The Wo Hing Museum, at 858 Front Street, will provide an interesting 30 to 60 minutes of exploration with hundreds of artifacts from Chinese migrants and even historic films by Thomas Edison, shot across 1898-1906.

The building’s international importance comes from the Chinese leader Sun Yat-Sen, who traveled to Maui six times during 1879-1910 and spent considerable time in Hawaii planning the Revolution of 1911, including many meetings here. Sun’s older brother ran a cattle ranch on Maui, so the family connection was deep. Many tourists from Taiwan and the People’s Republic make a special stop here.

The main two-story building, constructed in 1912, was a fraternal-order social meeting hall which served a similar purpose to VFW posts or Elks lodges. The downstairs holds a small gift shop and multiple historic exhibits of clothing, money, tools, documents, and photos; the upstairs is the meeting hall, decorated in period detail and ready for use as it was in the old days. There is also a separate building on the property that functioned as a community kitchen; the stoves and cookpots and woks are enormous! Admission is $7 for adults; kids 12 and under are free.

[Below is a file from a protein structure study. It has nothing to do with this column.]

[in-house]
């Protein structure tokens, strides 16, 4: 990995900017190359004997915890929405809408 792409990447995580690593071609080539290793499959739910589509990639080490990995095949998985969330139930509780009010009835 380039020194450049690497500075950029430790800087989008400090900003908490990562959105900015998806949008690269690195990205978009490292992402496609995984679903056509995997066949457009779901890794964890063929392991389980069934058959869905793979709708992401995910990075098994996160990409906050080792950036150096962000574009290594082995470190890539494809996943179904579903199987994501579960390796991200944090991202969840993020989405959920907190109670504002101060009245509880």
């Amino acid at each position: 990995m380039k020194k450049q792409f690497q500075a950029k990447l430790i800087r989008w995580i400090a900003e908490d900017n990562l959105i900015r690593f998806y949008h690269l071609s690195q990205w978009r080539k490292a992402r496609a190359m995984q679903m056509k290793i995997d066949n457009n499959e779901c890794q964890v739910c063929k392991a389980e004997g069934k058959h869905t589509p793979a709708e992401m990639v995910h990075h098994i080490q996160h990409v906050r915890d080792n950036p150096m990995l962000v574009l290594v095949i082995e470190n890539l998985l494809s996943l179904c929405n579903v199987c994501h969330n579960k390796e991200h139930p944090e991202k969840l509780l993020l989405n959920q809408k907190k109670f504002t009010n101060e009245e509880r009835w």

After leaving the Wo Hing complex, look carefully at the older shops along Front Street; some of these have been around nearly a century and built for the Chinese and Japanese families and merchants.

Temple at Jodo Mission by Judd Hall via Flickr.

Temple at Jodo Mission by Judd Hall via Flickr.

Not quite a mile north on Front Street, at the turnoff for the Mala Boat Ramp is tiny Ala Moana Street, and on it the Lahaina Jodo Mission. This is an active Buddhist temple with landscaped grounds, and a 90-foot-tall pagoda and bell tower. In the summer they put on the largest Obon Festival on the island, and every night at 8 pm, the temple bell is rung eleven times. The most notable part of the complex, however, is the 12-foot tall seated Amida Buddha bronze statue: built in 1968 and the largest of its kind outside Japan. Admission is free.

Statue of Buddha at Jodo Mission by Matthew Simpson via Flickr.

Statue of Buddha at Jodo Mission by Matthew Simpson via Flickr.

Where family travelers can stay: